[Posted by Karl]
Rep. Barney Frank (D-MA) has a piece at the HuffPo, attempting to place all of the blame for the current economic downturn on Republicans and pretend he had nothing to do with it, including the implosion of Fannie Mae and Freddie Mac. Frank writes, “we have tools to aid memory — pencil and paper, word processing, transcripts, newspapers, and the Congressional record.” Indeed we do, but Frank fails to specifically cite to or quote any of them. There are reasons for that.
In the real world, Frank opposed increased oversight of Fannie and Freddie as far back as 1992.
Frank then skips over most of the Clinton Administration, particularly the series of decisions by HUD Secretary Andrew Cuomo between 1997 and 2001 that helped plunge Fannie and Freddie into the subprime markets without meaningful oversight. Perhaps Frank is hoping everyone will forget that Frank’s boyfriend at the time was Fannie’s assistant director for product initiatives. Some might question whether that was a conflict of interest, though Frank — who once fixed tickets for another boyfriend on probation for drug possession and for possession of child pornography — apparently saw no potential conflict.
Frank is proud that he voted against the Gramm-Leach-Bliley Act, “which overturned a Depression-era law preventing commercial banks from acting like investment banks.” Frank again omits that this law had broad bipartisan support in Congress, as well as the Clinton Administration (with help from Larry Summers, now one of Pres. Obama’s top economic advisors). Frank may also be hoping readers do not know that economists from Tyler Cowen to Brad DeLong agree that the diversification did considerably more good than harm, as it allowed sounder commercial banks to help bail out the troubled investment banks.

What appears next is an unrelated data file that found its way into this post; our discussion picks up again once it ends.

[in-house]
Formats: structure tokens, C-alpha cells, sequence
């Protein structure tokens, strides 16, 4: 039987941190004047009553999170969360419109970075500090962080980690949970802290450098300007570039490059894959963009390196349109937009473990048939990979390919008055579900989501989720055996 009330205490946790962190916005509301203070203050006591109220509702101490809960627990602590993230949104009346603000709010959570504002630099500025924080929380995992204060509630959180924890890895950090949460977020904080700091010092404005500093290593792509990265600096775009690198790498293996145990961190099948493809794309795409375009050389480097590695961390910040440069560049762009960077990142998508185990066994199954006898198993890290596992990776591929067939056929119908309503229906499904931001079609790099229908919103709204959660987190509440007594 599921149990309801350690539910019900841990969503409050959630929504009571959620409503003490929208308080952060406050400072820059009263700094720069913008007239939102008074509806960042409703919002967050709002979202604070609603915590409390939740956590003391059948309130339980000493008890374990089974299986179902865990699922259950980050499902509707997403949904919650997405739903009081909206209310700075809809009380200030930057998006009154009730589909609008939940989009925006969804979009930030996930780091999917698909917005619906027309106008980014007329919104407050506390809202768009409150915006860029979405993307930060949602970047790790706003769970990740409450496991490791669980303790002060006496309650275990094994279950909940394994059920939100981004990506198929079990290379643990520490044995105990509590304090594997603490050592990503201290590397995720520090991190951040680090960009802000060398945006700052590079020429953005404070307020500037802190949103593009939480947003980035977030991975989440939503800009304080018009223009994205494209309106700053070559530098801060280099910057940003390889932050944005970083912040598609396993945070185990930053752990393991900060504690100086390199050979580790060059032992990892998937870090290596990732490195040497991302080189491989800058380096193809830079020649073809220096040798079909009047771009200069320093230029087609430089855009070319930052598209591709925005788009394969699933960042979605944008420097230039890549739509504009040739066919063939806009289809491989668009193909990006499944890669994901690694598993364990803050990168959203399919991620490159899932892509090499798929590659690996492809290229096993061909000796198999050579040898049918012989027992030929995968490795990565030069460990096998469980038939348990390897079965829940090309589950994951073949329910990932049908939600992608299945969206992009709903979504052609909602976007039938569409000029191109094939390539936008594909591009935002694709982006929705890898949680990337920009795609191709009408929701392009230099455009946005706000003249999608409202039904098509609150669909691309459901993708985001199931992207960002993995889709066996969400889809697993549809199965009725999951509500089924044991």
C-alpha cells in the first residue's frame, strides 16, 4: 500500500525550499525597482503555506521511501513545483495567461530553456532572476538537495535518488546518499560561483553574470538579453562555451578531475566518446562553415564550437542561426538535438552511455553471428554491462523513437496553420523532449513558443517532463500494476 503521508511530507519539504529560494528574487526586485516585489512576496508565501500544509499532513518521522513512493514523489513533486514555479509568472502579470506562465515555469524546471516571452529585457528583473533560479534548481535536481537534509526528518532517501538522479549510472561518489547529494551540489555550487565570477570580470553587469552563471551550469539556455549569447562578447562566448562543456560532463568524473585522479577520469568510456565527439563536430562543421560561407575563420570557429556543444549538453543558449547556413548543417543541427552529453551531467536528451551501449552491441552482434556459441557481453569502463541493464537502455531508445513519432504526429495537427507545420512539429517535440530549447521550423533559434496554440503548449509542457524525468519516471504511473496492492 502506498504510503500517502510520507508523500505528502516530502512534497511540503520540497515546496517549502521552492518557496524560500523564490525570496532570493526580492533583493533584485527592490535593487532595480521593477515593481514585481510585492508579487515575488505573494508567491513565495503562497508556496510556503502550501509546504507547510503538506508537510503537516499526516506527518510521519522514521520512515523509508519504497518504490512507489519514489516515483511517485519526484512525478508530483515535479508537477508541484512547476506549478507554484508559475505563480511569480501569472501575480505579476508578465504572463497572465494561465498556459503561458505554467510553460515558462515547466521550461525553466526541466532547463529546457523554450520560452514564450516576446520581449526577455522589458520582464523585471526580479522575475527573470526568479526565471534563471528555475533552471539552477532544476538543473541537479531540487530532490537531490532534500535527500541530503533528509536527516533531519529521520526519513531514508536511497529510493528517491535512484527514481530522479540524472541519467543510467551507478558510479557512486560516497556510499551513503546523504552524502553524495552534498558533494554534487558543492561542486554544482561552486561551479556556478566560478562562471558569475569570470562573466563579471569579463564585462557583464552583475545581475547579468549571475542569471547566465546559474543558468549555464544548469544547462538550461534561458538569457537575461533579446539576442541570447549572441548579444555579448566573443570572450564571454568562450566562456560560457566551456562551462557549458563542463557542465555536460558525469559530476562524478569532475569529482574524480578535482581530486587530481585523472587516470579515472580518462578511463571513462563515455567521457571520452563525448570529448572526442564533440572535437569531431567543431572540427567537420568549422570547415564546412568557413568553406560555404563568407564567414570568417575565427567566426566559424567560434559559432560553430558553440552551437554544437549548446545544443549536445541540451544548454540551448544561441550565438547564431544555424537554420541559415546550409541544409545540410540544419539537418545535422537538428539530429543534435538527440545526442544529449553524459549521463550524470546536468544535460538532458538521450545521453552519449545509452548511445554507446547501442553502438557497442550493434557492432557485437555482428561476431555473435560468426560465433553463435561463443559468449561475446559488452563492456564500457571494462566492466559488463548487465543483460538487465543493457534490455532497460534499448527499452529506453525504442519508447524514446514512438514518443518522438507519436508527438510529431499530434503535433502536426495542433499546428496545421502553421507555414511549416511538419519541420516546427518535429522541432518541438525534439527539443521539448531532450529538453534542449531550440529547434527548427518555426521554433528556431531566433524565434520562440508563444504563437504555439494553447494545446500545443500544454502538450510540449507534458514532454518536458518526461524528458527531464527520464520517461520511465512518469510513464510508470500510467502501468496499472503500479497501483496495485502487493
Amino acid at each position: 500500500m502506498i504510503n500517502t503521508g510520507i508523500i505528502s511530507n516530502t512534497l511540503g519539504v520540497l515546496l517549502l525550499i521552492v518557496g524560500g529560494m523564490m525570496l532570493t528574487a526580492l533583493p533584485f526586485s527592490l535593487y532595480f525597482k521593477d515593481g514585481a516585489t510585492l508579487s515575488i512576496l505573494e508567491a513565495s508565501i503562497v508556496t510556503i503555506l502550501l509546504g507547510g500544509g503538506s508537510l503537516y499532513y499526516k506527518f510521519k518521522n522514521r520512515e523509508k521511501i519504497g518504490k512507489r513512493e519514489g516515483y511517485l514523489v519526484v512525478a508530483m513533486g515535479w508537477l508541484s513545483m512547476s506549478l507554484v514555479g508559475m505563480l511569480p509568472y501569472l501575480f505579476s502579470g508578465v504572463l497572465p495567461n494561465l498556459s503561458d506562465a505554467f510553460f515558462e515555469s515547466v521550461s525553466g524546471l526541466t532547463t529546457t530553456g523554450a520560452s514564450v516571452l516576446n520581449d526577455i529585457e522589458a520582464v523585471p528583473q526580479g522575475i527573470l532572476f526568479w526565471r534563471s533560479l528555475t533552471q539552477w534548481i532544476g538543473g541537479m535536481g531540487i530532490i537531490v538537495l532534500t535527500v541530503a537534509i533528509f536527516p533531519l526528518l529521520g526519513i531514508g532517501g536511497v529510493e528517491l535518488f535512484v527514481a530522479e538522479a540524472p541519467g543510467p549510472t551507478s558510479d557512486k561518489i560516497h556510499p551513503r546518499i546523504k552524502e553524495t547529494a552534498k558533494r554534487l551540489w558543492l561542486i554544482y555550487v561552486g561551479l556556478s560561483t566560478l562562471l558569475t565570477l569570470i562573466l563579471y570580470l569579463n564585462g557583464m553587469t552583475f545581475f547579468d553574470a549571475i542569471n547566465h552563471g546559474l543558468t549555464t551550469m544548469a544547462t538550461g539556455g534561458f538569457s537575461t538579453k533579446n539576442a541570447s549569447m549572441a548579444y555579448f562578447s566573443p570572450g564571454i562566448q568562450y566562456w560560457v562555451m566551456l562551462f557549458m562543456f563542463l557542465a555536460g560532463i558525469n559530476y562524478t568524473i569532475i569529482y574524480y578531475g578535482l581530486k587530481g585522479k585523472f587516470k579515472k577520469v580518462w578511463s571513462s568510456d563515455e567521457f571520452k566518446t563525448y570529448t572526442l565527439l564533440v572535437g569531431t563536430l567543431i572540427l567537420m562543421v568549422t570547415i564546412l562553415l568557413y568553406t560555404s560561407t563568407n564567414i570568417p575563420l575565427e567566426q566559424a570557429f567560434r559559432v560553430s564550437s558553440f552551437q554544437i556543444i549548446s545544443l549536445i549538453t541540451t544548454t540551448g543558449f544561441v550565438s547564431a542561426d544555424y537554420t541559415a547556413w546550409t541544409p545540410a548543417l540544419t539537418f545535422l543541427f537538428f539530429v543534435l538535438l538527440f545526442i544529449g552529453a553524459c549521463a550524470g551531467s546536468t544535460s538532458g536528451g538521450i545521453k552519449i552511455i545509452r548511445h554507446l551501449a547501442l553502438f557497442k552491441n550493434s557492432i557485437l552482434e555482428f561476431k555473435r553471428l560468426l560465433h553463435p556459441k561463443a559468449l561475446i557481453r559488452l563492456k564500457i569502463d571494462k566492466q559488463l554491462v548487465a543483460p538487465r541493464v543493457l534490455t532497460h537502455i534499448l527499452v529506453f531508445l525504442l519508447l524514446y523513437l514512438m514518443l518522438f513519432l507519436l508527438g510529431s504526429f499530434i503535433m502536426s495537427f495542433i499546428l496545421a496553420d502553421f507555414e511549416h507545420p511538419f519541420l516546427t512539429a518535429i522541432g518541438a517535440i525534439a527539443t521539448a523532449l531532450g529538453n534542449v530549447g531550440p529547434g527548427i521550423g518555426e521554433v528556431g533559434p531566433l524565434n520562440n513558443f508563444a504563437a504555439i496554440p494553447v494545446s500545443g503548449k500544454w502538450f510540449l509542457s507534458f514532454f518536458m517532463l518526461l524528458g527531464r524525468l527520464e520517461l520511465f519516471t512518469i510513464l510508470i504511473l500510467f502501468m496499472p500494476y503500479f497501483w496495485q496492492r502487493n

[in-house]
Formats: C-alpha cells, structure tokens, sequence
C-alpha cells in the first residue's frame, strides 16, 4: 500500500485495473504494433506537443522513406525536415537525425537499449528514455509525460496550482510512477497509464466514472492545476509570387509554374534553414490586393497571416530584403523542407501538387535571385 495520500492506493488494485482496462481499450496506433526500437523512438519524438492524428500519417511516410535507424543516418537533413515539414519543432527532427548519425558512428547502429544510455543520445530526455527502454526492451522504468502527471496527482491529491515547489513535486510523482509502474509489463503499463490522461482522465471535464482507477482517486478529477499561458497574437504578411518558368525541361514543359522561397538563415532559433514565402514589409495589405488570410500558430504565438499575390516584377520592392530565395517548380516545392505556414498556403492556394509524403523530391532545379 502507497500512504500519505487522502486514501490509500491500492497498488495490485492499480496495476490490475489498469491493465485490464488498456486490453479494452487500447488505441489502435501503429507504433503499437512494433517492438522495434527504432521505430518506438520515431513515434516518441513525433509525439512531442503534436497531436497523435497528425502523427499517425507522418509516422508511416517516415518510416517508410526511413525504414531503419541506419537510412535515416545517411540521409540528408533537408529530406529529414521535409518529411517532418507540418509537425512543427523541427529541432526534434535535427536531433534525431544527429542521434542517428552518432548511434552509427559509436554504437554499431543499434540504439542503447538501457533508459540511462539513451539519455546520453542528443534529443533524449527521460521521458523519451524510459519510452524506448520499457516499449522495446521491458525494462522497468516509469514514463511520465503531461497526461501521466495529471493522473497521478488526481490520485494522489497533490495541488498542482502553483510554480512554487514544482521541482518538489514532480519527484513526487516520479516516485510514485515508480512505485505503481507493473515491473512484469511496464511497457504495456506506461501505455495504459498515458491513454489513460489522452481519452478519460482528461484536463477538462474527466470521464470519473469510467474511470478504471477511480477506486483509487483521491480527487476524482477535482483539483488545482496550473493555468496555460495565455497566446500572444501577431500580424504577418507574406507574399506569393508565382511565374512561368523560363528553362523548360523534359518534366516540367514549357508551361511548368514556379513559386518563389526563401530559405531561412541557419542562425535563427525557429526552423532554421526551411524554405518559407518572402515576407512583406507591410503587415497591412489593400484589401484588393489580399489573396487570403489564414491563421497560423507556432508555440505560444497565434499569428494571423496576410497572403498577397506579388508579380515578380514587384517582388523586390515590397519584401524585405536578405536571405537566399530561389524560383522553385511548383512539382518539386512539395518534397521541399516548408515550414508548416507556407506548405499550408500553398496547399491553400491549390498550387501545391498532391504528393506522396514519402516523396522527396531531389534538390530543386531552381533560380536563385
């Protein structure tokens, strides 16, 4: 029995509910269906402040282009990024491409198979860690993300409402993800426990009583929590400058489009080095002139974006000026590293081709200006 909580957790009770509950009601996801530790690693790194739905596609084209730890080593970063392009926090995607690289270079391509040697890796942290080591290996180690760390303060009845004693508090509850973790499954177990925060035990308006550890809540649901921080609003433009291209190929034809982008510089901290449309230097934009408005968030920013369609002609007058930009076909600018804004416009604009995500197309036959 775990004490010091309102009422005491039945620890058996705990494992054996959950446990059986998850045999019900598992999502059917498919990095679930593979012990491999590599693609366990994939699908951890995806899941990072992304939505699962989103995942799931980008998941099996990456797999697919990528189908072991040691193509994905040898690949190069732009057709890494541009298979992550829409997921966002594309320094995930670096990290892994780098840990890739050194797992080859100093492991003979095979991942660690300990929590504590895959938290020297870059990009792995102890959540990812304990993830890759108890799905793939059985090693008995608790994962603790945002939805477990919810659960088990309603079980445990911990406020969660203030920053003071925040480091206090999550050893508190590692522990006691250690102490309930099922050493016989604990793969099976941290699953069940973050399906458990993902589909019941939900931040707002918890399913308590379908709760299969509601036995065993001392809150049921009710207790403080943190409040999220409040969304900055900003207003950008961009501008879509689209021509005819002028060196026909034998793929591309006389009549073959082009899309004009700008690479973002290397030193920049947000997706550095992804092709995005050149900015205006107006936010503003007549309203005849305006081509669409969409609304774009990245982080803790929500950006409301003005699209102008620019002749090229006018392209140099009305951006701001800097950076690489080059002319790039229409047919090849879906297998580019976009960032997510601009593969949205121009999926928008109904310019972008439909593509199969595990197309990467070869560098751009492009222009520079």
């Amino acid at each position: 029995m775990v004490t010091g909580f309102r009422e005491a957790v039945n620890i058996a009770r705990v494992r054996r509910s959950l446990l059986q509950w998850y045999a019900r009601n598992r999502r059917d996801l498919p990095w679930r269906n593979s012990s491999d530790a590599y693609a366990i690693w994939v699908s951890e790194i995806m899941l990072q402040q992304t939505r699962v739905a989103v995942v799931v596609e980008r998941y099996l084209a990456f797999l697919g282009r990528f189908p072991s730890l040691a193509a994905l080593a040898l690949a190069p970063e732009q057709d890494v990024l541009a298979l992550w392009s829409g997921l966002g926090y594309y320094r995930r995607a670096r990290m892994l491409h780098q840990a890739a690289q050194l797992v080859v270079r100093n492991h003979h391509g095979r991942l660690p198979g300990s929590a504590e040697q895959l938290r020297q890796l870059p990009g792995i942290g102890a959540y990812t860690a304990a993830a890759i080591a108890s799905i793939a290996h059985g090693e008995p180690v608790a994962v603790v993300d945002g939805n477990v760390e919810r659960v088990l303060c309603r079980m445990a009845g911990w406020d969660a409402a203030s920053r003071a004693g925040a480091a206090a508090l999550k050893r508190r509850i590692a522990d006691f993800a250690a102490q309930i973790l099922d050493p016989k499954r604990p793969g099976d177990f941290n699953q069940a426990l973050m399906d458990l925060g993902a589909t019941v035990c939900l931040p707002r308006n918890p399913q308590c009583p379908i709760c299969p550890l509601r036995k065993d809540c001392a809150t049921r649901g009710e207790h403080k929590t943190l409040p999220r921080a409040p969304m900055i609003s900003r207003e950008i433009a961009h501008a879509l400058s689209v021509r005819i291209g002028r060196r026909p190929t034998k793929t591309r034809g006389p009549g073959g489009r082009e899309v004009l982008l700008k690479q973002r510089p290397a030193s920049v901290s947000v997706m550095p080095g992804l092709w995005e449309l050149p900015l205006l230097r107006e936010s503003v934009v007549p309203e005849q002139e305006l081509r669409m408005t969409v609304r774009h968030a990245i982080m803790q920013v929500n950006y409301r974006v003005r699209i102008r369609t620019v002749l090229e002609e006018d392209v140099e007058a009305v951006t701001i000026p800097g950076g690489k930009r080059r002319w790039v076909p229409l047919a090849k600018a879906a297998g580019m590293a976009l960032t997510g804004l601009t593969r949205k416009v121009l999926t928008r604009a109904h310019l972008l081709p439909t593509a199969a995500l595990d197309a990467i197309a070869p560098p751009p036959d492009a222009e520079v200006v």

In 2003, when the Bush administration proposed creating a new agency to assume supervise Fannie and Freddie, Frank’s response was that Fannie and Freddie “are not facing any kind of financial crisis… The more people exaggerate these problems, the more pressure there is on these companies, the less we will see in terms of affordable housing.”
Frank nevertheless touts his efforts during this period with Rep. Mike Oxley (R-OH) on a bill to increase regulation of Fannie and Freddie, blaming House Republicans and the Bush Administration for its demise. Sam Dealey dealt with this bill — and its fate — last year:
A month after warmly receiving [Bush Treasury Secretary] Snow’s proposal, House Finance Chairman Mike Oxley unveiled a bill. It lacked two key components, however. First, the new regulator of the sibs would not be Treasury itself but a newly created “independent unit” within Treasury. That’s the same arrangement that already existed—the sibs were presently under an “independent unit” that time and again proved incapable of detecting Fannie and Freddie shenanigans. Second, the bill would grant the Housing department oversight—largely toothless because it lacked the authority to contain the investment risks the sibs were taking. Faced with stiff opposition from the White House, the Ohio Republican pulled his bill the night before the committee’s final vote.